Archimedes, Watch Out! – In ContextFirst of all, what a great band name, Archimedes, Watch Out!, although it is a few hundred years late to warn the Greek mathematician, engineer and generally clever bloke about the stab-happy Roman who did him in.

This album is unashamedly pop-punk. It’s full of energy and catchy riffs, sounding a lot like early Blink 182, complete with shared vocal responsibility, à la Mark Hoppus and Tom DeLonge. I’m not entirely sure about the male/female duet that ‘Inspired By True Events’ becomes, but for the most part, the dual vocals work. On songs like ‘Breakable Things’, it works particularly well, with voices overlaying each other.

Most of the tracks are concerned with relationships, but some of it is quite original. For example, ‘You’re wearing me thin with your lies and bad tattoos / I’m saying goodbye’, is a fairly novel break-up line. Those would have to have been some really horrendous tattoos…

What surprised me about ‘Bad Tattoos’ was that lead vocalist Dayton Claybrook starts off saying ‘I’, and this develops into two people singing ‘We can’t take this anymore’. This proves once and for all that three-person relationships are difficult to maintain, particularly if one of those involved has George W. Bush’s face/a map of Middle Earth/a jar of Marmite inked across their back.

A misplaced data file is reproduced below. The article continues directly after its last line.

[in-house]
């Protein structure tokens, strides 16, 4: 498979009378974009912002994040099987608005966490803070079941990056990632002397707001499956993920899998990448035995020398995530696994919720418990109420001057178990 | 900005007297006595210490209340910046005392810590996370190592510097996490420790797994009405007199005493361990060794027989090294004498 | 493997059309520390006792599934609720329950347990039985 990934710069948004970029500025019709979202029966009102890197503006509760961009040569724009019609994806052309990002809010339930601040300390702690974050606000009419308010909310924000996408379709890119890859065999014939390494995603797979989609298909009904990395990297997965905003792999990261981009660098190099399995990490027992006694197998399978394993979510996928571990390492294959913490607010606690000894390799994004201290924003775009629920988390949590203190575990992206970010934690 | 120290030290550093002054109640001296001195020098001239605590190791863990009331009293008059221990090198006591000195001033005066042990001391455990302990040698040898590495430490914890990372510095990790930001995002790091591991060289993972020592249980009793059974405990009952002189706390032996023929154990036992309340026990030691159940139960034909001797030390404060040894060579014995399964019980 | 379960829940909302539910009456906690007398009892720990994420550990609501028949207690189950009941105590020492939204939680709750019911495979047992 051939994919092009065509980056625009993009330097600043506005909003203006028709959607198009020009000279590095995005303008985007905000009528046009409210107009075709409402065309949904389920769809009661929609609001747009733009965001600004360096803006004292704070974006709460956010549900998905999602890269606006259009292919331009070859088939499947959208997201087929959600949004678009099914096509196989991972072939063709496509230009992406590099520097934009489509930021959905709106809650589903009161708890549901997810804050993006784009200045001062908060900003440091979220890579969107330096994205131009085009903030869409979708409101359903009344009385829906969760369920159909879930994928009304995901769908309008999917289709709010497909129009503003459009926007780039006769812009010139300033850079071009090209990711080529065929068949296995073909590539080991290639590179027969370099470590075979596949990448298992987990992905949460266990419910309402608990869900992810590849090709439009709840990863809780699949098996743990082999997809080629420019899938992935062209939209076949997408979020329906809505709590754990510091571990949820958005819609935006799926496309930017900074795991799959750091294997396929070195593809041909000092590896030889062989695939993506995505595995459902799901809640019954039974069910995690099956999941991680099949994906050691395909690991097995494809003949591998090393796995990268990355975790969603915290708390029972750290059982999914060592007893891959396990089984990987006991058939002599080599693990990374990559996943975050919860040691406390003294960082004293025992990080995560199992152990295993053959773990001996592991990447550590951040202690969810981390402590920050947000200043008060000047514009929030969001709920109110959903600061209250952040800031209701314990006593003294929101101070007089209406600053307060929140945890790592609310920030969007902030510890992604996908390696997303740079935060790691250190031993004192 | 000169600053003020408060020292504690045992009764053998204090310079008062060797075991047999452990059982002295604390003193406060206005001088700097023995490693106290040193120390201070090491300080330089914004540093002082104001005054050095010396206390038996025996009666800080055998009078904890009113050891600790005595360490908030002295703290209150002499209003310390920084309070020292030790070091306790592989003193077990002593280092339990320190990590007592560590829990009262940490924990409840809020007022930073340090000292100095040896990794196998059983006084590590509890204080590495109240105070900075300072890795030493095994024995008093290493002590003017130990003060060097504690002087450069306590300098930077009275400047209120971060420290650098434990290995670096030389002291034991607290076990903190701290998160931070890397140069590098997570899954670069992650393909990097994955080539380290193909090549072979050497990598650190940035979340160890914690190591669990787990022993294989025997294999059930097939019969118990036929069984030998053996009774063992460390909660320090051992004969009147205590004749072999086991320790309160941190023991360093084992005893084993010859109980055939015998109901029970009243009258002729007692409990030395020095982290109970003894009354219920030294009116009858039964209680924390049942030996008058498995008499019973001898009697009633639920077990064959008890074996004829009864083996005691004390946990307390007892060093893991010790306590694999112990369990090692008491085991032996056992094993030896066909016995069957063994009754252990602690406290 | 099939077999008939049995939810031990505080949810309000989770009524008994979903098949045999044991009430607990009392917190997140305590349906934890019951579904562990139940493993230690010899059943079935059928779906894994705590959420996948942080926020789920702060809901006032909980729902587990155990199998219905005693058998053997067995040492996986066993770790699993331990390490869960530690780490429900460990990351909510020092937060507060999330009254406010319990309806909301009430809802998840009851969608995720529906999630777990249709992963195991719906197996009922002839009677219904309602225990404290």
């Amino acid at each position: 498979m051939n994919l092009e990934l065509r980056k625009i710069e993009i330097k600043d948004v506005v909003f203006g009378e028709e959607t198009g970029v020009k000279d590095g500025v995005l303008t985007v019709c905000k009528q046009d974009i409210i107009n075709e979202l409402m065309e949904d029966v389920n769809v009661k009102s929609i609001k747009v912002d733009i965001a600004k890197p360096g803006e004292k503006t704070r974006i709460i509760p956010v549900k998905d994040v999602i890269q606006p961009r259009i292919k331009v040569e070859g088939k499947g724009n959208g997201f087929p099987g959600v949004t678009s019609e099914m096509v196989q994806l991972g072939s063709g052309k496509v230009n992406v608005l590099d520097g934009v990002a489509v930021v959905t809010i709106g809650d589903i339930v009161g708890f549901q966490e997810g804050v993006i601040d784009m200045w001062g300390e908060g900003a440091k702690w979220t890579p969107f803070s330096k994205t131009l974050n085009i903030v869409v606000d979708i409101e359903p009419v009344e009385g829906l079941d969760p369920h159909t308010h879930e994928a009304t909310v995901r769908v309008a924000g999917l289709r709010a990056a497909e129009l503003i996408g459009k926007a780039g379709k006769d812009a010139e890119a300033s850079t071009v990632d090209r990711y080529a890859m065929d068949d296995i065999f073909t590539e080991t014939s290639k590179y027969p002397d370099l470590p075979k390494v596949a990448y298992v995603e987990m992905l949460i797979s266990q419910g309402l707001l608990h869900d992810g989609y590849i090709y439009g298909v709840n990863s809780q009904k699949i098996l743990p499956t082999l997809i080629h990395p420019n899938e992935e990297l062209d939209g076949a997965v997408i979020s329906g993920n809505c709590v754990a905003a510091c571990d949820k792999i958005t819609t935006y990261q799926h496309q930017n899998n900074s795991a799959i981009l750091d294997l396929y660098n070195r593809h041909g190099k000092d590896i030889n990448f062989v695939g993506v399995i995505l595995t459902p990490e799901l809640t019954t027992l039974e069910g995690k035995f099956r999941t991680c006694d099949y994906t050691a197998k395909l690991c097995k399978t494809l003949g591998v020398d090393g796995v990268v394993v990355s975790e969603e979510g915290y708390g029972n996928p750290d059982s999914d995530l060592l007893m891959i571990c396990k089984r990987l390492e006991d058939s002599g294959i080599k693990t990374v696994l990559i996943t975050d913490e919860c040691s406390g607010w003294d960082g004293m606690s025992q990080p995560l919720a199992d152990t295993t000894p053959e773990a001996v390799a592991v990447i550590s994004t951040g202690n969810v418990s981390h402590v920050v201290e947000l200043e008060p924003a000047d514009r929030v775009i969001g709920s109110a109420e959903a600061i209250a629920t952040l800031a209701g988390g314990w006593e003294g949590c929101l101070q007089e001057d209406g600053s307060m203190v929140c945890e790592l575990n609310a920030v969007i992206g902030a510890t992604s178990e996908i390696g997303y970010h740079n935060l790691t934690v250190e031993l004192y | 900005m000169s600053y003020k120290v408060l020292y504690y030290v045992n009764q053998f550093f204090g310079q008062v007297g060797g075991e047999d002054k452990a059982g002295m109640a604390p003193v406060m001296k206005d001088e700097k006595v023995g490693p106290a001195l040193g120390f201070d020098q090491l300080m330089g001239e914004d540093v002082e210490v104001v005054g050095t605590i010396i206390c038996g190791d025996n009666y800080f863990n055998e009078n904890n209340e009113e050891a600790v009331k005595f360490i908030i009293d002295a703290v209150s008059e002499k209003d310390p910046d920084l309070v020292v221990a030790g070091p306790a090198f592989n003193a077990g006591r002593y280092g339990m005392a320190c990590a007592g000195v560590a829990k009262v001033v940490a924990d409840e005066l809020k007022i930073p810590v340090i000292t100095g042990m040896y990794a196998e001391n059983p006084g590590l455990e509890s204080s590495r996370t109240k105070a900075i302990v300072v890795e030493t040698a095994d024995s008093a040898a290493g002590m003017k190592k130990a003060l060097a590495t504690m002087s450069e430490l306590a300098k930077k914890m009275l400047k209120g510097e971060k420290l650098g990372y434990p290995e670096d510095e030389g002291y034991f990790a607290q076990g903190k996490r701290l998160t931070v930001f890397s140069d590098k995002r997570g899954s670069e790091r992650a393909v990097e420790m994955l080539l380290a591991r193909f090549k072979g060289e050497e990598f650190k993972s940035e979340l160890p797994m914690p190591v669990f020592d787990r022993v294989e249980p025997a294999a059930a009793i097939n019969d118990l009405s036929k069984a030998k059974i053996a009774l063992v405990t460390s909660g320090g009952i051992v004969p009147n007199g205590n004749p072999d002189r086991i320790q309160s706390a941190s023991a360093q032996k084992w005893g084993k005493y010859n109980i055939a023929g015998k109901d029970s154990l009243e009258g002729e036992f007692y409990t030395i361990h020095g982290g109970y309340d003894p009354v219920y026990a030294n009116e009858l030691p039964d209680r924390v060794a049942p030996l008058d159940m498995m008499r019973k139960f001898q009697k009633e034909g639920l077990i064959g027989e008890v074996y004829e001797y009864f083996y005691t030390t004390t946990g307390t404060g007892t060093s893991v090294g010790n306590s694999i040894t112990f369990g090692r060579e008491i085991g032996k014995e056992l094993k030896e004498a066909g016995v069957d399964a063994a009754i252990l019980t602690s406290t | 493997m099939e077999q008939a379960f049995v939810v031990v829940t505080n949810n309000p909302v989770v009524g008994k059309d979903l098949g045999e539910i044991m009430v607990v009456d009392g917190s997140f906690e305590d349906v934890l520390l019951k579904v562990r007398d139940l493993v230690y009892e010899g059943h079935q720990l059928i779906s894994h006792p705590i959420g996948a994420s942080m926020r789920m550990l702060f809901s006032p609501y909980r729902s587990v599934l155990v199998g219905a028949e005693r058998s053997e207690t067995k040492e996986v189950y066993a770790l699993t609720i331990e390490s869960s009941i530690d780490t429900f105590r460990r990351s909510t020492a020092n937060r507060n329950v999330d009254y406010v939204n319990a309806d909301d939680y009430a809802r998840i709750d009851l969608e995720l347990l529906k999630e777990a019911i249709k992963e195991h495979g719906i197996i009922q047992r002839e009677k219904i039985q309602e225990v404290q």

Just as things are about to get a bit too poppy and Fall Out Boy, comes the furiously quick strumming and half-shouted backing vocals of track 6, ‘Everybody’s Russian’. This is slightly misleading though, as the words fall some way short of hardcore: ‘Somewhere, you’re out there, ready to forgive/And I know that you’ll love me’.

‘Strong Kids, Safe Kids’ also starts off like it’s in a big hurry to get somewhere, before slowing down completely with a twanging guitar solo. For me, that marks it out as one of the few tracks here that offers something different. After a while, I found that “In Context” all blended into one, which is not helped by the eventually tiresome topic of girl trouble. Seriously, whoever wrote this stuff needs counselling.

The album’s not awful, but it just didn’t inspire me to join their fan club. Anyway, I get the feeling that if I did join their fan club, I might be the only non-teenage member.

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